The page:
WASHINGTON, Nov 18 (Reuters) - The United States and allies are exploring two options for destroying Syria's chemicals weapons, U.S. Secretary of State John Kerry said on Monday after Albania rejected a request to host the destruction process.
Kerry dismissed reports that a plan to eliminate the weapons was off-track, saying the Organization for Prohibition of Chemical Weapons had until the end of the year to remove the chemical weapons from Syria.
Asked whether the process had stalled after no country had agreed to take them, Kerry told a news conference: "We are on target. Now, one country or another may have examined the question of taking those weapons under their jurisdiction in order to destroy them. We are not without other alternatives.
"In fact, we are actively pursuing two other alternatives which provide us the complete capacity to do the destruction and to meet the schedule," he added.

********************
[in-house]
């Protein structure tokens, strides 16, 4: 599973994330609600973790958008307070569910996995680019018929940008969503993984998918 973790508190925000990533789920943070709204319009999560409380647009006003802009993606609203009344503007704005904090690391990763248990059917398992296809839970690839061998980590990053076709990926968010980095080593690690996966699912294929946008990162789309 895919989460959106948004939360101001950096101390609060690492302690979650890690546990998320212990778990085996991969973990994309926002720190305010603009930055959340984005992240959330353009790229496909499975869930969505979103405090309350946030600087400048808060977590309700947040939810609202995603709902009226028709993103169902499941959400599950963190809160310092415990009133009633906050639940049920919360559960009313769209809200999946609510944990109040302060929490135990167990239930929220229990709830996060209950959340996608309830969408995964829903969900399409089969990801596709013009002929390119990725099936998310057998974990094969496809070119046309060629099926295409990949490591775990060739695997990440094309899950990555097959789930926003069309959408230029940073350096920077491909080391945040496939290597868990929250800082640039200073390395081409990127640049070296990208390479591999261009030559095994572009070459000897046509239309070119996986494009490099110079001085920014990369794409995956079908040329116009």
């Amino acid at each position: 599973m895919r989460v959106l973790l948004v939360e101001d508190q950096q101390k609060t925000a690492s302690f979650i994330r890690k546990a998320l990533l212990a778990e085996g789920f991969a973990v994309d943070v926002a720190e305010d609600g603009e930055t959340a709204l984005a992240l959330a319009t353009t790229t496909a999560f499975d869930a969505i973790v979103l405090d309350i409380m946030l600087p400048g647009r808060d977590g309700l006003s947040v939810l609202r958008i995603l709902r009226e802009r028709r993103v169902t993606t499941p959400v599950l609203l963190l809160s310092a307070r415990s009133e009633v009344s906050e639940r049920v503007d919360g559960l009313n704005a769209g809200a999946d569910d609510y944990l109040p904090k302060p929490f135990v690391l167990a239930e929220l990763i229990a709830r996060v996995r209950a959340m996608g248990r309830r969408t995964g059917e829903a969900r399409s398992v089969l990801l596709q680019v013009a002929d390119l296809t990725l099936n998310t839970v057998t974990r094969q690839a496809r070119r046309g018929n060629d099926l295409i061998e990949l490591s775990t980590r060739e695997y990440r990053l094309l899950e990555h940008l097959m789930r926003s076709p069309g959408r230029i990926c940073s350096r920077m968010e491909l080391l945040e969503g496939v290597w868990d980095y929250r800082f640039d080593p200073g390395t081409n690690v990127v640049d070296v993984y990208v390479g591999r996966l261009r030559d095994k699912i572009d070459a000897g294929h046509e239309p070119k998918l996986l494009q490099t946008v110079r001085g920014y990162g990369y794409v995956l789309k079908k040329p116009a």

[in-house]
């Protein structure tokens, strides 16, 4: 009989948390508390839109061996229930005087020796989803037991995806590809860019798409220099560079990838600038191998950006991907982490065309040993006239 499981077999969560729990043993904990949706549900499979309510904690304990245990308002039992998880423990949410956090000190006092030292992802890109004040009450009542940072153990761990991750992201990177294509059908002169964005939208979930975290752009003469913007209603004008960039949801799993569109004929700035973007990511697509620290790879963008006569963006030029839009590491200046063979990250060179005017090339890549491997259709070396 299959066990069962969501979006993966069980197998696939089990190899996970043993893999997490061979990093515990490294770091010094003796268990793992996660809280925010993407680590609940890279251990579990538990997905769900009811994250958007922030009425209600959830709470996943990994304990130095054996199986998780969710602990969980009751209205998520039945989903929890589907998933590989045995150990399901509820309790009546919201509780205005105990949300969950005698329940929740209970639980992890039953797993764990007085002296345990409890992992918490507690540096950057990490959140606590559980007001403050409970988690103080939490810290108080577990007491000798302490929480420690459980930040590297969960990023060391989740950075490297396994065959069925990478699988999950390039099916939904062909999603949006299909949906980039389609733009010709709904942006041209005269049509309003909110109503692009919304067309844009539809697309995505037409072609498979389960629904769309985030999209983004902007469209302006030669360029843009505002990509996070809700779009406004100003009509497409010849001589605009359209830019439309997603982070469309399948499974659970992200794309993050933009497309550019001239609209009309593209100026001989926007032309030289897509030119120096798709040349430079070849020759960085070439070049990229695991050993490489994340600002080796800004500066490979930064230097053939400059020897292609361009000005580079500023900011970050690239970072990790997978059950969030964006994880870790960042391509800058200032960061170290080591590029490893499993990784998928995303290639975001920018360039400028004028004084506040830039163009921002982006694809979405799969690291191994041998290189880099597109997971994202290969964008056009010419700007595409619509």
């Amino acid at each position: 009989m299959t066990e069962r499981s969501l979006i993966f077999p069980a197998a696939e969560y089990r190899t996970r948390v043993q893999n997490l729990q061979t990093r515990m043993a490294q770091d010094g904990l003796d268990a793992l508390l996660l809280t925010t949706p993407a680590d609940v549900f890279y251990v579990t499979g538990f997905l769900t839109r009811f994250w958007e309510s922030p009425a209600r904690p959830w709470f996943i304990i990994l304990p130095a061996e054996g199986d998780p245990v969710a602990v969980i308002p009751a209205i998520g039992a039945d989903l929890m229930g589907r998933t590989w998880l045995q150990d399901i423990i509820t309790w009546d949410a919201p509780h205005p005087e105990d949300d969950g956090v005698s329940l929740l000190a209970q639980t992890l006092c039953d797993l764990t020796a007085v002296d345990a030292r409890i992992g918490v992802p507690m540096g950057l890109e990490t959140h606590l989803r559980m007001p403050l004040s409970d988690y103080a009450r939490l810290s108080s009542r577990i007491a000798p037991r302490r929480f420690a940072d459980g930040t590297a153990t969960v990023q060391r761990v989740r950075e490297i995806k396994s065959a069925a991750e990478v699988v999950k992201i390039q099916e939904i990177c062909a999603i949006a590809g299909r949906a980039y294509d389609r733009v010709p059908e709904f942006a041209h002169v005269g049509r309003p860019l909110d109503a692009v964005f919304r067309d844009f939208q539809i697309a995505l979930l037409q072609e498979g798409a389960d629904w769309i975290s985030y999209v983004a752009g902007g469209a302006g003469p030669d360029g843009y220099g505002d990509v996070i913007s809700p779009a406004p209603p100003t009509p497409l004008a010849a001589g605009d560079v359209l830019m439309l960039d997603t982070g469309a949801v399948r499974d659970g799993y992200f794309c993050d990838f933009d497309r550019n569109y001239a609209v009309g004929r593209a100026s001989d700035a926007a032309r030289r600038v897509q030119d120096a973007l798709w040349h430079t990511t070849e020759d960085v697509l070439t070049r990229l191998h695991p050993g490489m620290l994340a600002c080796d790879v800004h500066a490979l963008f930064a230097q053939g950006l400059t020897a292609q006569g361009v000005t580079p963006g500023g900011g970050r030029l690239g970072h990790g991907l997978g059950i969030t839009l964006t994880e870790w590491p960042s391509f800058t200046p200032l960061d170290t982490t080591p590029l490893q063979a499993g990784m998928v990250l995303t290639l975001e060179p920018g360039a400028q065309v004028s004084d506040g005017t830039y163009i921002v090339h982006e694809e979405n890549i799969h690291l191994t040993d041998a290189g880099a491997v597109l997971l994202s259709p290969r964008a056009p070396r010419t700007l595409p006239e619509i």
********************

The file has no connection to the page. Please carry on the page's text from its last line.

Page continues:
He did not identify those options and which countries were willing to take the chemical weapons.
Albania, facing protests at home from groups complaining the Adriatic country and NATO member was being exploited by the West, said last week it was impossible to get involved in the operation. The plan seeks to destroy about 1,300 tonnes of Syria's sarin, mustard gas and other agents.
Faced with the threat of U.S. missile strikes, Syrian President Bashar al-Assad agreed in September to give up his country's chemicals weapons stockpile following a sarin gas attack that killed hundreds of people outside the capital Damascus.
A plan adopted by the OPCW in The Hague on Friday called for the most critical chemicals to be transported out of Syria by Dec. 31 and destroyed between Dec. 15 and March 15. All other declared chemical materials would be eliminated by June 30. (Reporting by Lesley Wroughton; Editing by Peter Cooney)
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